The Dolphins are on the road.
General Manager Jeff Ireland, head coach Tony Sparano and offensive coordinator Brian Daboll are among a contingent of Dolphins representatives who traveled from Auburn's campus Sunday -- where they met and worked out quarterback Cam Newton -- to Alabama's campus Monday -- where they worked out and met with running back Mark Ingram -- to Arkansas Tuesday -- where they worked out and met with quarterback Ryan Mallet and, according to NFL.com, tight end D.J. Williams.
The Miami contingent, or significant parts of it, will be on campus at Virginia Tech today to check out the talent there. Quarterback Tyrod Taylor and tight end Andre Smith are of interest to the Dolphins. As happened at Fayetteville, Ark. on Tuesday, the quarterback will be scheduled to throw to the tight end.
Both Williams and Smith are considered outstanding blockers. Neither will ever be mistaken for Tony Gonzalez. These are H-back types. Sparano said he wants a run-first offense. These guys would certainly add to that.
And the conclusion you should draw from all of this is that the Dolphins are merely doing their due diligence. They are turning over every rook. (Yes, that was supposed to be a pun.)
There's been much speculation that the Dolphins will pick Ingram with the No. 15 overall selection. I will say for the hundreth time since I was told as much by a source: Miami wants to trade down in the coming draft. The Fins believe the value of a pick later in the draft with the addition of a late secod-round pick would be higher (depending on who is actually available at No. 15 on draft day) compared to simply picking at their scheduled spot.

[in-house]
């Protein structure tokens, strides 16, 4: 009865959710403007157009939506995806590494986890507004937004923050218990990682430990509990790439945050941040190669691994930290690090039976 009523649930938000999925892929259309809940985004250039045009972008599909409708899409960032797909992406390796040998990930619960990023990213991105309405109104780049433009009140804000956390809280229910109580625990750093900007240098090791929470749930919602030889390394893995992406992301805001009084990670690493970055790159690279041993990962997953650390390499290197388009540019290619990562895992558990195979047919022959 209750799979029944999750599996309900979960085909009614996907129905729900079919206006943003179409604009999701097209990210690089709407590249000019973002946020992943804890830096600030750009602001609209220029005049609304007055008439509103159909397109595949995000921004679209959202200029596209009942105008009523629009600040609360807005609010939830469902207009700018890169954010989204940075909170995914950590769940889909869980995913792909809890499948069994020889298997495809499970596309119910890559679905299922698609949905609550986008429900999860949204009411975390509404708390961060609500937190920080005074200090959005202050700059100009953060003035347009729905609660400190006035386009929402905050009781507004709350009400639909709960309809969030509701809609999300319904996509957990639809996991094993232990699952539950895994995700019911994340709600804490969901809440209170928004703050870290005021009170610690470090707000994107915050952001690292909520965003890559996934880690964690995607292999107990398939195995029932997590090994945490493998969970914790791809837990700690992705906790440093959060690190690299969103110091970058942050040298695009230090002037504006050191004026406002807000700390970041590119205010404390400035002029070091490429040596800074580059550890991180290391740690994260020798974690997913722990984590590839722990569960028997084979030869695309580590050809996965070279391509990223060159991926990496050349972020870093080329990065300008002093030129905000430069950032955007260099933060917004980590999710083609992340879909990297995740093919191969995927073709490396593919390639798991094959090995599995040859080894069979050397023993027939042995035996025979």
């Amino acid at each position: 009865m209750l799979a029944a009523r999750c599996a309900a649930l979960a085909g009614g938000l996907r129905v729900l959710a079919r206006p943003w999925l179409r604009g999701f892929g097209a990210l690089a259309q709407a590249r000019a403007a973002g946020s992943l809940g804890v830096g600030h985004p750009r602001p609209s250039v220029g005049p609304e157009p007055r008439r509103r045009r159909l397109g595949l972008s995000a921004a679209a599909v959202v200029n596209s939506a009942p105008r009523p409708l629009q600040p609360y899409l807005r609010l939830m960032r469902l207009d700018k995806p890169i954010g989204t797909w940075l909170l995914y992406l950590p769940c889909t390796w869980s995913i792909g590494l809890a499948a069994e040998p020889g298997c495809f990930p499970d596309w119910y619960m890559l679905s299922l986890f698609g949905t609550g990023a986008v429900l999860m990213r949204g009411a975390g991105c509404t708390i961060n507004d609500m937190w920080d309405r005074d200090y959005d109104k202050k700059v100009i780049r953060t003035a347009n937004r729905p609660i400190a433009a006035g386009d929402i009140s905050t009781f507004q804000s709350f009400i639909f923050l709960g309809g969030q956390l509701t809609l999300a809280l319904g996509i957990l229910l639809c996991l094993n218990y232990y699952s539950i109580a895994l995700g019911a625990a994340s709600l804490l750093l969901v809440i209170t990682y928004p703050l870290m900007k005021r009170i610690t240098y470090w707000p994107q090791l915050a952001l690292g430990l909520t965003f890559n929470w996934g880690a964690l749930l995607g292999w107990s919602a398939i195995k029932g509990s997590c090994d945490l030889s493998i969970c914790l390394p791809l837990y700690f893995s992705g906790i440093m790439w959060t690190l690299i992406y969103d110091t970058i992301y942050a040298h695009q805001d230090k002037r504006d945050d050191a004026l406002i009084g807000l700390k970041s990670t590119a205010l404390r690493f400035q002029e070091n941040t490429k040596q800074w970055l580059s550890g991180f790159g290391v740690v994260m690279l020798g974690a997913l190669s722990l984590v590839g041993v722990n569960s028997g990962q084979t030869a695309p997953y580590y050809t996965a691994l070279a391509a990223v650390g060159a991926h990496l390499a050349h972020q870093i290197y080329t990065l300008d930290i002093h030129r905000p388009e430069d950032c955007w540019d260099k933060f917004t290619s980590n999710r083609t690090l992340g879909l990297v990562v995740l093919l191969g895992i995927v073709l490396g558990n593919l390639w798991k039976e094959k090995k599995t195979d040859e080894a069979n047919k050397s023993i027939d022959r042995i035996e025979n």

Having said that, the team is considering highly talented players that come with some major flags.
Ingram? Doesn't have prototype size and his speed is a source of interest, depending on whom you're talking to. He isn't necessarily explosive, although the Dolphins aren't overly concerned about that aspect because he's quite dependable. Don't forget these are the negatives. There a ton of positives that make him perhaps the No. 1 back in the draft, according to one scout I trust.
Mallet? Great arm. Good accuracy. He has most of the tangible skills that should make him a fine QB. So why isn't he a certain Top 10 pick? Why isn't he even a certified first round pick?
The problem with him, I'm told, is not whispers of narcotics use or even a drunken disorderly arrest last year. The question with Mallet, one very good NFL source tells me, is the kid is said to have absolutely zero leadership skills. None.
That might not be a big deal if Mallet were, say, a guard or tight end. But a quarterback? Leadership is arguably 50 percent of the job.
Understand this: The Dolphins have a quarterback today, on the roster, who can make practically every throw. He works exceedingly hard. He is smart enough to know what to do. But everyone wonders if he has it. Everyone wonders why he seems so robotic. Everyone wants to see life and leadership from him.
So why is it that the Dolphins would pay a premium draft pick for a kid whose leadership skills are being questioned at this early stage in his career?
To double down on similar problems?
This is where the meetings the Fins are having with Mallet must bring them a comfort level that they can mold Mallet or bring something out of him he apparently hasn't shown in abundance already. It's a hard sell. Yes, someone will believe they can bring it out of him. But at the expense of a first-round pick?
Taylor? He's a leader. He's athletic. He's a worker. But he's not gifted with the kind of accuracy, arm, and size that other QBs in the draft apparently have. He's not a first-round pick. He's probably not a second-round pick.
And after Miami's painful and failed experience with Pat White, the Dolphins are certain not to repeat the mistake again in that they're not going to project undersized, run-first QBs higher than they did in the past.
Oh, did I forget to mention Cam Newton? Yeah, I guess I did. That's because I don't seem him being available when the Dolphins pick at No. 15.